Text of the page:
Last year CMMG surprised the shooting community with the innovative Mk47 Mutant, a gas-impingement operated semi-automatic AR pattern rifle built around the 7.62x39 mm cartridge (which is commonly associated with the AK-47). Encouraged by the success of the Mutant, CMMG has taken what they learned and applied it to the new big-bore MkW Anvil chambered in .458 SOCOM.
To better understand the thought process behind the design of the MkW Anvil, it's helpful to take a closer look at the .458 SOCOM cartridge. Rumor has it that the .458 SOCOM evolved out of conversations amongst members of the Special Forces community. They were looking for a cartridge that would provide more immediate close-range stopping power than the 5.56 NATO. The cartridge would need to be compatible with existing M4/AR-15 style carbines, fit into standard-issue AR magazines and operate at sub-sonic speeds for use with sound suppressors.
It was Marty ter Weeme of Teppo Jutsu who developed the .458 SOCOM in 2000 with Tony Rumore of Tromix building and firing the first rifle chambered for it in February of 2001. As the cartridge name implies, the bullet diameter was increased from 0.224” (5.56 NATO/.223 Rem.) to 0.458” but the overall cartridge length remained the same. As a result, the .458 SOCOM fits into 5.56 magazines.
When topped with lighter bullets ranging from 140 to 400-gr. in weight, .458 SOCOM achieves velocities of 1600 to 3000 feet per second (fps) with solid accuracy and effective levels of stopping power out to around 150 to 200 yards. For suppressed fire, the cartridges can be fitted with heavy 500- to 600-gr. bullets launched at around 980 to 1300 fps. Not only does the .458 successfully fill its intended military roles, it's also a great choice for close-range big-game hunting.
But modifying a typical AR-15 built for 5.56 NATO to fire .458 SOCOM is a lot like converting a 1911 pistol from .45 ACP to the much hotter 10 mm cartridge. It can be done safely and the gun will operate reliably. However, the components are subjected to stress levels above and beyond their original design. As a result, they tend to wear out or break down more quickly.
To address this issue, CMMG's engineers didn't look to the AR-15 as a starting point for the MkW Anvil. Instead, they turned to its sibling, the AR-10, for inspiration. The AR-1 0 is designed to fire the longer and more powerful 7.62 NATO/.308 Win. cartridge. This rifle's medium-profile receivers and beefier bolt carrier group provide plenty of support for the .458 SOCOM.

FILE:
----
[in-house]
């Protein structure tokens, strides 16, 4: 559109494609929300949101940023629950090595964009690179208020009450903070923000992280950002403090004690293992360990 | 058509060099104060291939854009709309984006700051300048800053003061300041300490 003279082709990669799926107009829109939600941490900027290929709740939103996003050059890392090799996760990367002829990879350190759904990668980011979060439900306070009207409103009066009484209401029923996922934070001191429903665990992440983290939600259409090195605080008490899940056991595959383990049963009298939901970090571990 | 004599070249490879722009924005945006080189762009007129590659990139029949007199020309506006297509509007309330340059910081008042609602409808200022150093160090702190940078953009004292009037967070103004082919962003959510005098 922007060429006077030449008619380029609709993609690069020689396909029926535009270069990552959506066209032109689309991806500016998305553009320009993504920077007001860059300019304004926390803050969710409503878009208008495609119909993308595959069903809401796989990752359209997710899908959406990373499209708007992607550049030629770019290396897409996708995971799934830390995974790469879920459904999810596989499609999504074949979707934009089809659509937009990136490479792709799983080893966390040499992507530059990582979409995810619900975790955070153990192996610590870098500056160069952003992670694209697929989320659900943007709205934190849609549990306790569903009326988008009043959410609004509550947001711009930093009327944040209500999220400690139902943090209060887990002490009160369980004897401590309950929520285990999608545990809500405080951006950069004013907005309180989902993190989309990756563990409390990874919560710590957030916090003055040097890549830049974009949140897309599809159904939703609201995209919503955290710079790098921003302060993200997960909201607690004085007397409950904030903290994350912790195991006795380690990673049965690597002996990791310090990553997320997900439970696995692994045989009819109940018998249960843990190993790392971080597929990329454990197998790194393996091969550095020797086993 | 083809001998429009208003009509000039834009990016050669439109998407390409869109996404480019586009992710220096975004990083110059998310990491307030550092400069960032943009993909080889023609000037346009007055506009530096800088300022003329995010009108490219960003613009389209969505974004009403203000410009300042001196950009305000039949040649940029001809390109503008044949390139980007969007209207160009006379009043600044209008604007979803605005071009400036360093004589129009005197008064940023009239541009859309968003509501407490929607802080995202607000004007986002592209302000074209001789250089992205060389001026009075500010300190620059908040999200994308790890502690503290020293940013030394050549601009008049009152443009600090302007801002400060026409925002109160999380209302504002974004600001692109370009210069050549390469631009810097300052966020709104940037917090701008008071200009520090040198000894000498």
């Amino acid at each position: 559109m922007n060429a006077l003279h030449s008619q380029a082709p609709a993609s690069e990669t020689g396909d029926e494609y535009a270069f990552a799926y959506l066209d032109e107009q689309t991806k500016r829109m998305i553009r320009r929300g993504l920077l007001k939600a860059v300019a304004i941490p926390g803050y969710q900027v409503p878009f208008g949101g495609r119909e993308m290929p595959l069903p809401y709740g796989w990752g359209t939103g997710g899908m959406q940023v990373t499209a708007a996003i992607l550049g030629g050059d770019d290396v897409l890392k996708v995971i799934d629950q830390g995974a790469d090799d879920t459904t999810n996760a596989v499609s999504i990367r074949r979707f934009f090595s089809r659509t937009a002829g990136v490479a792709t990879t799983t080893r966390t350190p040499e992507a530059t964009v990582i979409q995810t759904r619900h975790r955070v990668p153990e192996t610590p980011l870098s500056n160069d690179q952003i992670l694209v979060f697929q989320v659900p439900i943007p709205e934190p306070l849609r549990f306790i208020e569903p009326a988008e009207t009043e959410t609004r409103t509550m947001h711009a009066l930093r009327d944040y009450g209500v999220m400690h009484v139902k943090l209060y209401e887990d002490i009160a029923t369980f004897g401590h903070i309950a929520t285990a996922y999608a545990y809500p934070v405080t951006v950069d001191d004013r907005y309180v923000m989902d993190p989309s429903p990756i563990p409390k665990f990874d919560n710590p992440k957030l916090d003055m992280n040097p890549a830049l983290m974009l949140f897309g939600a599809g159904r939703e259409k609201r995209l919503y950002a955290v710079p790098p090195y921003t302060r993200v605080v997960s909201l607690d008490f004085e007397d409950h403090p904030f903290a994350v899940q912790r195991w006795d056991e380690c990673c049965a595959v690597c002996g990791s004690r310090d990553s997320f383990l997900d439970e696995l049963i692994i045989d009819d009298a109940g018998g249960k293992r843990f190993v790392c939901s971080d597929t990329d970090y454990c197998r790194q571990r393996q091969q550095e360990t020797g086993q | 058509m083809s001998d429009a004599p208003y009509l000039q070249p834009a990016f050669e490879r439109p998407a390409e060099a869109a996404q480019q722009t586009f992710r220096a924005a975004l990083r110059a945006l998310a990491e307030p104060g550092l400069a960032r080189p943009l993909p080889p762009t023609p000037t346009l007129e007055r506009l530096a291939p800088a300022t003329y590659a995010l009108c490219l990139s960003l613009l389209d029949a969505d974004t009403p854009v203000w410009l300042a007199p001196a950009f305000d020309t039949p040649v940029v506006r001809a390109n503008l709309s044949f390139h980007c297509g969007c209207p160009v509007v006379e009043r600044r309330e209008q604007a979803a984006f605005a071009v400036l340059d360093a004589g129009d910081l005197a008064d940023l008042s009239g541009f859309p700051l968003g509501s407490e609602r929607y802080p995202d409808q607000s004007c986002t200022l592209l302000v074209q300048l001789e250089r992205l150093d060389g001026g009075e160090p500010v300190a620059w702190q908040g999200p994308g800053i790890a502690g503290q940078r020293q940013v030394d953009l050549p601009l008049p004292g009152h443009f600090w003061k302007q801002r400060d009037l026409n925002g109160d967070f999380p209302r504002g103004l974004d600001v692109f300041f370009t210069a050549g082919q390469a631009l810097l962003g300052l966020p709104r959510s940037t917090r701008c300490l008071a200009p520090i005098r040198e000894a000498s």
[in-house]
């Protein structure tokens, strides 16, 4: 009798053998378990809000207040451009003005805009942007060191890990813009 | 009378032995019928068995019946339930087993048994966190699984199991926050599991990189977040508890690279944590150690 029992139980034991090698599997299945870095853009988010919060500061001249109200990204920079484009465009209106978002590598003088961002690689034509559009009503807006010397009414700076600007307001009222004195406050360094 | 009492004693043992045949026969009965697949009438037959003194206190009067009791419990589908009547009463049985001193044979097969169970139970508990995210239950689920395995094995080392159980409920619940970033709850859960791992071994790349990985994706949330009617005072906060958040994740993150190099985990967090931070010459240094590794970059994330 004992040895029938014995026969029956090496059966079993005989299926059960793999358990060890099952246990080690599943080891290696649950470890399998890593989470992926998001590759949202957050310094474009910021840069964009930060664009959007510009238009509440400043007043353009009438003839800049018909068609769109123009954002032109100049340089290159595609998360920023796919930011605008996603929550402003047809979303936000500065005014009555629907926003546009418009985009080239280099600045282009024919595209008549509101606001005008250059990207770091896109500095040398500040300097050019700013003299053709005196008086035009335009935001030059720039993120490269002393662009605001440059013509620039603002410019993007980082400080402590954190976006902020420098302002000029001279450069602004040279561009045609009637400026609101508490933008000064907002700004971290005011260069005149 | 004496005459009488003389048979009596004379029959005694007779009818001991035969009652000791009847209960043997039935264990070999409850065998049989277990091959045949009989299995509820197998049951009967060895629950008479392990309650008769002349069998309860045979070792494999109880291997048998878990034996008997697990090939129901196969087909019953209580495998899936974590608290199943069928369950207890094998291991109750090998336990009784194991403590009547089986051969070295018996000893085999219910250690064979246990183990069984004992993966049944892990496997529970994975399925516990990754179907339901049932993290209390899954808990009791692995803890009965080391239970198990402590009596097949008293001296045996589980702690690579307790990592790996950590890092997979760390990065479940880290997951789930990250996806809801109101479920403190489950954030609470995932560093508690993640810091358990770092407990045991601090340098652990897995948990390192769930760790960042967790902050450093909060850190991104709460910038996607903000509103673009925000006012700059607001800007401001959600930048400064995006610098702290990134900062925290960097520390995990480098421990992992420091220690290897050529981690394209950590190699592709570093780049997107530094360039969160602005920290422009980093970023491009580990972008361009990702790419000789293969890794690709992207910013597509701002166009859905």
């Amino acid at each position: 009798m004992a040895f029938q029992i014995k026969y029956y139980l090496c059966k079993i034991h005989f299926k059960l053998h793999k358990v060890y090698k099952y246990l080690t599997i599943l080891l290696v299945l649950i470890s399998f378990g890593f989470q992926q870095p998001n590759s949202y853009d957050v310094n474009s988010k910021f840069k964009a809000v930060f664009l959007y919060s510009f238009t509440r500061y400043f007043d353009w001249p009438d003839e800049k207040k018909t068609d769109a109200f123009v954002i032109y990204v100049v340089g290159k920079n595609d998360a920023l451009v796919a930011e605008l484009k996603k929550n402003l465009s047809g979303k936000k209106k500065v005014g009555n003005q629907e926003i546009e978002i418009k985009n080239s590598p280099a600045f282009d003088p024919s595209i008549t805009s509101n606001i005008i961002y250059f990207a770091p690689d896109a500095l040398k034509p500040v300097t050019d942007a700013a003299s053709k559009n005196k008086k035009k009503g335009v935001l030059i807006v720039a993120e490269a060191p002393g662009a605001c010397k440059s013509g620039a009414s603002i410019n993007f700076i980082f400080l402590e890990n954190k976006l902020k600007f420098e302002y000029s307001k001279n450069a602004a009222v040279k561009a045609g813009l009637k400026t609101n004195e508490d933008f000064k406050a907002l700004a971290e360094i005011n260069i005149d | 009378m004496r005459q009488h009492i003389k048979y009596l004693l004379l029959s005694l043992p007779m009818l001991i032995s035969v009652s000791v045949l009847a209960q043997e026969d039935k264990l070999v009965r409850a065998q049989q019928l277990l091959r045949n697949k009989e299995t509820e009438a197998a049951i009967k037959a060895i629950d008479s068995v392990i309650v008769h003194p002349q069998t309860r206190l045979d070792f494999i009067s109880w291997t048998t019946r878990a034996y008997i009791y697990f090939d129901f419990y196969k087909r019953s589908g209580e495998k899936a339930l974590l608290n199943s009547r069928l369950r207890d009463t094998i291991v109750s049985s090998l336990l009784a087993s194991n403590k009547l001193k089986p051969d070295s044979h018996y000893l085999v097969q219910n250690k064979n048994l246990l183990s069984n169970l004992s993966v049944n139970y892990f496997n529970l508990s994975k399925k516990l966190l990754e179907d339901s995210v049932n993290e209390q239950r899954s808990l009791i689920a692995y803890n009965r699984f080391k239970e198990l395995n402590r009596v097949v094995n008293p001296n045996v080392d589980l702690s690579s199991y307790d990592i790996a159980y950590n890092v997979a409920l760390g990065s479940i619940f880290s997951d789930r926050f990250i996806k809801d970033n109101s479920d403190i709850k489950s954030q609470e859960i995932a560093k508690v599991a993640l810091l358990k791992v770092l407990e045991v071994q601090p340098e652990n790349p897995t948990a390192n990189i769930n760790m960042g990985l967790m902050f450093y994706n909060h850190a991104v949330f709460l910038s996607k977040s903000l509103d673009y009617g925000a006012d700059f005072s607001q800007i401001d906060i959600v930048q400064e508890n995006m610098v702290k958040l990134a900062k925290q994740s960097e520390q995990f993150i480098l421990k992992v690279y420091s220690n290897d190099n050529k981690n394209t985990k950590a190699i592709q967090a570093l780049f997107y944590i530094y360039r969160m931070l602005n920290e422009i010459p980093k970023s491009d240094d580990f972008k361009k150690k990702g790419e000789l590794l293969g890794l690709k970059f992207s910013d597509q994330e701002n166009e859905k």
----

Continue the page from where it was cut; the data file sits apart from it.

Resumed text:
The MkW Anvil is available in three configurations. The T model arrives with a mil-spec trigger and furniture. The XBE (used for this review) has a mil-spec trigger with a Magpul MOE grip and six-position stock. The XBE2 ships with a Geissele SSA 2-Stage trigger and Magpul MOE furniture.
The rifle's proprietary milled billet 7075-T6 aluminum receivers feature a unique profile, a matte- black hard-anodized finish and magazine well sized to accept 5.56 NATO AR-15 magazines. The trigger guard is an integral part of the lower receiver. The controls are typical AR configuration with the charging handle on top, the bolt catch and safety on the left and the magazine release button on the right. The upper receiver does have a dust cover for the ejection port but there is no forward assist. The mil-spec trigger on this rifle was better than the typical factory offerings. It was smooth and grit free with a trigger pull of 5 lbs. 15 oz.
The direct gas-impingement system features a low-profile gas block fitted with an adjustable metering screw. This allows the gas flow to be tuned to match the operator's preferred bullet weight. The 16.10" long medium-taper barrel is made of 416 stainless steel with a matte-black finish. The 5/8-32 TPI threaded muzzle sports a CMMG SV muzzle brake. The 15" long RKM15 free-float aluminum KeyMod hand guard is topped with a full length Picatinny rail for mounting optics and removable sights (no sights are provided). QD (flush cup) sling swivel ports are located on the right and left sides of the handguard and Magpul MOE shoulder stock.